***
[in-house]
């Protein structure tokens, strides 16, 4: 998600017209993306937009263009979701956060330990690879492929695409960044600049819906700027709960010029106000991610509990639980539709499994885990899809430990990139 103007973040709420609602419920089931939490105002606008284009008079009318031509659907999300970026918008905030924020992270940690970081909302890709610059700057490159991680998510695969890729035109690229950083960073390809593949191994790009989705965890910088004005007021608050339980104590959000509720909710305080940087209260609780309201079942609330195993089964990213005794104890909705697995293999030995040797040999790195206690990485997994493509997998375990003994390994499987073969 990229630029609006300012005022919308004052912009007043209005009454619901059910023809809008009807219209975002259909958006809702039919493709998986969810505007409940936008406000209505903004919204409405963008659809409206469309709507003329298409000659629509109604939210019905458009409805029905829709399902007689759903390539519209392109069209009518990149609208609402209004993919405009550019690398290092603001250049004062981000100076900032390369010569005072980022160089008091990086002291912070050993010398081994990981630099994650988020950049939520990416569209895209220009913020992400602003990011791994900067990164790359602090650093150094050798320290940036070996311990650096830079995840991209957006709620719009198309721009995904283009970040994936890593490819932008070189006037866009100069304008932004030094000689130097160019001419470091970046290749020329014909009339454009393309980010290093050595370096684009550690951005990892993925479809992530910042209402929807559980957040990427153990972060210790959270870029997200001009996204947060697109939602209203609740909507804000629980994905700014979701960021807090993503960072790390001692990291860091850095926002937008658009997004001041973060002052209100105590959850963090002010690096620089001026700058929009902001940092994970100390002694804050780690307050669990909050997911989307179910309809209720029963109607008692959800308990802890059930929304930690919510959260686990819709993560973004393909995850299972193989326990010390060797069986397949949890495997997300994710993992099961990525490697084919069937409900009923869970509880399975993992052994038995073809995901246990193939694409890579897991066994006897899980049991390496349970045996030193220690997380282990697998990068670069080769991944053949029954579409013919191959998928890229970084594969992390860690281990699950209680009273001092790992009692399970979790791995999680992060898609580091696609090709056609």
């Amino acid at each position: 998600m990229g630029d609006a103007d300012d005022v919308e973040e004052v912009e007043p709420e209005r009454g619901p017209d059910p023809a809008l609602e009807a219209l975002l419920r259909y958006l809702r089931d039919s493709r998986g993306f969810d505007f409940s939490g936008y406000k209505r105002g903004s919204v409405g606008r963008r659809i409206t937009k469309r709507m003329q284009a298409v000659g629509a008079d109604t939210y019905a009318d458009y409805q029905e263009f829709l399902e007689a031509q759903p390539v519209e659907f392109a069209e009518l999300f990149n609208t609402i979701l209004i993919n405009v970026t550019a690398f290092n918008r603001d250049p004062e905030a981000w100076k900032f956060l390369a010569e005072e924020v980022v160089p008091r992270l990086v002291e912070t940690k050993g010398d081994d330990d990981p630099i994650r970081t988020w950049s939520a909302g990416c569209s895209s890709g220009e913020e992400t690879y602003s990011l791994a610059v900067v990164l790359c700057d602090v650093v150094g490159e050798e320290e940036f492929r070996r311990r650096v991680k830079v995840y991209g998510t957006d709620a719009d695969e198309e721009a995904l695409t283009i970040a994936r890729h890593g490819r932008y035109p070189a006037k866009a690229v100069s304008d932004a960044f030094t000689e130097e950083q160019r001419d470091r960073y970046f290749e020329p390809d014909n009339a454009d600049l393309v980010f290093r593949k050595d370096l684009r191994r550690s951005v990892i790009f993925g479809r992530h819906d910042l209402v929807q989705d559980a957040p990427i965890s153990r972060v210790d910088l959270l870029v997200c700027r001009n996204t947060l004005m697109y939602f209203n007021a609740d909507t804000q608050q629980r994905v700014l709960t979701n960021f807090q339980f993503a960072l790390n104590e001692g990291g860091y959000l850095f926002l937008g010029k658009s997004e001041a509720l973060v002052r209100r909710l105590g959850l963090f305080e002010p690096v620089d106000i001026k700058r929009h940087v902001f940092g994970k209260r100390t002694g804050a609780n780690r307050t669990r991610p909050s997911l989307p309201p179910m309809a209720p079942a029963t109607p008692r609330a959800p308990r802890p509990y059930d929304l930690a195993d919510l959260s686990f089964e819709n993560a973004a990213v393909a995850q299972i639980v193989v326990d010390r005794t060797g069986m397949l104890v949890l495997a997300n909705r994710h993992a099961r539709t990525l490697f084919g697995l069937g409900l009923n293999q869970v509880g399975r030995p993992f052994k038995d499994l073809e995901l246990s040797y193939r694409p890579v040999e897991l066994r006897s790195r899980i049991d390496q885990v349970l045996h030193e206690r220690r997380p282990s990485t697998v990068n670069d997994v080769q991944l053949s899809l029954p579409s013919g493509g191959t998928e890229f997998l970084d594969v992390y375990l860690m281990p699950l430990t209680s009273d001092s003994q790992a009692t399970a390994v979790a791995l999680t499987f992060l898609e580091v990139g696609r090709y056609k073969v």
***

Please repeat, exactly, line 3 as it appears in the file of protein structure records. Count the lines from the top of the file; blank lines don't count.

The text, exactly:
């Amino acid at each position: 998600m990229g630029d609006a103007d300012d005022v919308e973040e004052v912009e007043p709420e209005r009454g619901p017209d059910p023809a809008l609602e009807a219209l975002l419920r259909y958006l809702r089931d039919s493709r998986g993306f969810d505007f409940s939490g936008y406000k209505r105002g903004s919204v409405g606008r963008r659809i409206t937009k469309r709507m003329q284009a298409v000659g629509a008079d109604t939210y019905a009318d458009y409805q029905e263009f829709l399902e007689a031509q759903p390539v519209e659907f392109a069209e009518l999300f990149n609208t609402i979701l209004i993919n405009v970026t550019a690398f290092n918008r603001d250049p004062e905030a981000w100076k900032f956060l390369a010569e005072e924020v980022v160089p008091r992270l990086v002291e912070t940690k050993g010398d081994d330990d990981p630099i994650r970081t988020w950049s939520a909302g990416c569209s895209s890709g220009e913020e992400t690879y602003s990011l791994a610059v900067v990164l790359c700057d602090v650093v150094g490159e050798e320290e940036f492929r070996r311990r650096v991680k830079v995840y991209g998510t957006d709620a719009d695969e198309e721009a995904l695409t283009i970040a994936r890729h890593g490819r932008y035109p070189a006037k866009a690229v100069s304008d932004a960044f030094t000689e130097e950083q160019r001419d470091r960073y970046f290749e020329p390809d014909n009339a454009d600049l393309v980010f290093r593949k050595d370096l684009r191994r550690s951005v990892i790009f993925g479809r992530h819906d910042l209402v929807q989705d559980a957040p990427i965890s153990r972060v210790d910088l959270l870029v997200c700027r001009n996204t947060l004005m697109y939602f209203n007021a609740d909507t804000q608050q629980r994905v700014l709960t979701n960021f807090q339980f993503a960072l790390n104590e001692g990291g860091y959000l850095f926002l937008g010029k658009s997004e001041a509720l973060v002052r209100r909710l105590g959850l963090f305080e002010p690096v620089d106000i001026k700058r929009h940087v902001f940092g994970k209260r100390t002694g804050a609780n780690r307050t669990r991610p909050s997911l989307p309201p179910m309809a209720p079942a029963t109607p008692r609330a959800p308990r802890p509990y059930d929304l930690a195993d919510l959260s686990f089964e819709n993560a973004a990213v393909a995850q299972i639980v193989v326990d010390r005794t060797g069986m397949l104890v949890l495997a997300n909705r994710h993992a099961r539709t990525l490697f084919g697995l069937g409900l009923n293999q869970v509880g399975r030995p993992f052994k038995d499994l073809e995901l246990s040797y193939r694409p890579v040999e897991l066994r006897s790195r899980i049991d390496q885990v349970l045996h030193e206690r220690r997380p282990s990485t697998v990068n670069d997994v080769q991944l053949s899809l029954p579409s013919g493509g191959t998928e890229f997998l970084d594969v992390y375990l860690m281990p699950l430990t209680s009273d001092s003994q790992a009692t399970a390994v979790a791995l999680t499987f992060l898609e580091v990139g696609r090709y056609k073969v």